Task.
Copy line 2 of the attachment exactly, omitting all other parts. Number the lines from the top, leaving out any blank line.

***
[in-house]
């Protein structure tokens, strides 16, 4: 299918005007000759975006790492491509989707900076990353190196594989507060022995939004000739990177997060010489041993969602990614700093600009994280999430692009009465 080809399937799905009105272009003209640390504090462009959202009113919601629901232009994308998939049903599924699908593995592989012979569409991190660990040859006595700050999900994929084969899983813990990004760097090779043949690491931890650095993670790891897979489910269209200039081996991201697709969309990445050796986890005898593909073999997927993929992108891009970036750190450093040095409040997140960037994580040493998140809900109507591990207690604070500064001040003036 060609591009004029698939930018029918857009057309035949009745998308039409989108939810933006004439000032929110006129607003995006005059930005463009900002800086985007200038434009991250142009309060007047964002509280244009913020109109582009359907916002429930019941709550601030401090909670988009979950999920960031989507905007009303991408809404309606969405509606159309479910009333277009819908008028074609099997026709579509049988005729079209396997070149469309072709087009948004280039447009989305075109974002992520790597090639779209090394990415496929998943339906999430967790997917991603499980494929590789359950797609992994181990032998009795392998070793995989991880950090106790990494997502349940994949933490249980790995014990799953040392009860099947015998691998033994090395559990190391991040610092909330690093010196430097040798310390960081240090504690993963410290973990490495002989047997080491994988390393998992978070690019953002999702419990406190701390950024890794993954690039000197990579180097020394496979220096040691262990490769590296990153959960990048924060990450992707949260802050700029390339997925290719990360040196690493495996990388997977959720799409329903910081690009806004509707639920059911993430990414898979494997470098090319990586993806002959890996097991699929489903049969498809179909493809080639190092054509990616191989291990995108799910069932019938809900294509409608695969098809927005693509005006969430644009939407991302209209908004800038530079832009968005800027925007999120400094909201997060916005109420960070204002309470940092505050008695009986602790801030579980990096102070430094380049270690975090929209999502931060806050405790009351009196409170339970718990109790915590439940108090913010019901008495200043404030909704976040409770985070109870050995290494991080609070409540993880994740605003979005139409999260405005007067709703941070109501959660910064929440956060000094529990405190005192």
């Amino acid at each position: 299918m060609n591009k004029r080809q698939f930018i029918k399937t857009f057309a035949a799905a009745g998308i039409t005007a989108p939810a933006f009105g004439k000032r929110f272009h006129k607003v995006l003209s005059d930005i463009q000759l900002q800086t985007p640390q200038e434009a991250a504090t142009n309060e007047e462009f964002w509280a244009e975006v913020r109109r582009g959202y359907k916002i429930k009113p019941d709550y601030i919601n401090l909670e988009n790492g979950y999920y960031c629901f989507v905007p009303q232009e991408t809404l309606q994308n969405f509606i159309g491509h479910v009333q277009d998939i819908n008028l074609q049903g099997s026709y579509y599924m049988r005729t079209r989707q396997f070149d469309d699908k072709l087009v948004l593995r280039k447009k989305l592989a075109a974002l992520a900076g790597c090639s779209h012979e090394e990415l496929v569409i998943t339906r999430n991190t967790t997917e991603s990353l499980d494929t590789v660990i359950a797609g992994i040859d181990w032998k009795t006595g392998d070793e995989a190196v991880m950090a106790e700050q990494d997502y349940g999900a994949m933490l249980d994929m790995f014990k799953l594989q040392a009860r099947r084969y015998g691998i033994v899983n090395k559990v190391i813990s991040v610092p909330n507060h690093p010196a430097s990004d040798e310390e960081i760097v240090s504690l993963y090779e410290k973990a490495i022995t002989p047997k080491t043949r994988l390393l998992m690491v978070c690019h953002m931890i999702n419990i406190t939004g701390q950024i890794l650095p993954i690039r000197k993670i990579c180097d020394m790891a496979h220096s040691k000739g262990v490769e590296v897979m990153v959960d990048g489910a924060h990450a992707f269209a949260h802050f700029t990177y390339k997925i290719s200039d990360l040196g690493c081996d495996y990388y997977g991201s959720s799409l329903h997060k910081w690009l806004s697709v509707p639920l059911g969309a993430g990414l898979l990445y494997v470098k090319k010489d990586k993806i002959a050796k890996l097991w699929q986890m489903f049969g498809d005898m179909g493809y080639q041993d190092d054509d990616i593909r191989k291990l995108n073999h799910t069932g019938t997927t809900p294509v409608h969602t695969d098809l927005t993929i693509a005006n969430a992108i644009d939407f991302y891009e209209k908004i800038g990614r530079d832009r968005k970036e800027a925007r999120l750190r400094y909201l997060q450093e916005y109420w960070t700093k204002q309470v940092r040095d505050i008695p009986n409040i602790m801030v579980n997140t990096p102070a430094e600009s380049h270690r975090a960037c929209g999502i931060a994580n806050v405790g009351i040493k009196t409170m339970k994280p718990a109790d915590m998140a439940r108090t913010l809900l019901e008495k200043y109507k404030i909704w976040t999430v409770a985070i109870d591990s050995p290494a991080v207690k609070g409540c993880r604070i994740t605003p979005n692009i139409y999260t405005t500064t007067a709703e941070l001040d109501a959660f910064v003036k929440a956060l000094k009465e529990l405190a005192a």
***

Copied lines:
């Protein structure tokens, strides 16, 4: 299918005007000759975006790492491509989707900076990353190196594989507060022995939004000739990177997060010489041993969602990614700093600009994280999430692009009465 080809399937799905009105272009003209640390504090462009959202009113919601629901232009994308998939049903599924699908593995592989012979569409991190660990040859006595700050999900994929084969899983813990990004760097090779043949690491931890650095993670790891897979489910269209200039081996991201697709969309990445050796986890005898593909073999997927993929992108891009970036750190450093040095409040997140960037994580040493998140809900109507591990207690604070500064001040003036 060609591009004029698939930018029918857009057309035949009745998308039409989108939810933006004439000032929110006129607003995006005059930005463009900002800086985007200038434009991250142009309060007047964002509280244009913020109109582009359907916002429930019941709550601030401090909670988009979950999920960031989507905007009303991408809404309606969405509606159309479910009333277009819908008028074609099997026709579509049988005729079209396997070149469309072709087009948004280039447009989305075109974002992520790597090639779209090394990415496929998943339906999430967790997917991603499980494929590789359950797609992994181990032998009795392998070793995989991880950090106790990494997502349940994949933490249980790995014990799953040392009860099947015998691998033994090395559990190391991040610092909330690093010196430097040798310390960081240090504690993963410290973990490495002989047997080491994988390393998992978070690019953002999702419990406190701390950024890794993954690039000197990579180097020394496979220096040691262990490769590296990153959960990048924060990450992707949260802050700029390339997925290719990360040196690493495996990388997977959720799409329903910081690009806004509707639920059911993430990414898979494997470098090319990586993806002959890996097991699929489903049969498809179909493809080639190092054509990616191989291990995108799910069932019938809900294509409608695969098809927005693509005006969430644009939407991302209209908004800038530079832009968005800027925007999120400094909201997060916005109420960070204002309470940092505050008695009986602790801030579980990096102070430094380049270690975090929209999502931060806050405790009351009196409170339970718990109790915590439940108090913010019901008495200043404030909704976040409770985070109870050995290494991080609070409540993880994740605003979005139409999260405005007067709703941070109501959660910064929440956060000094529990405190005192």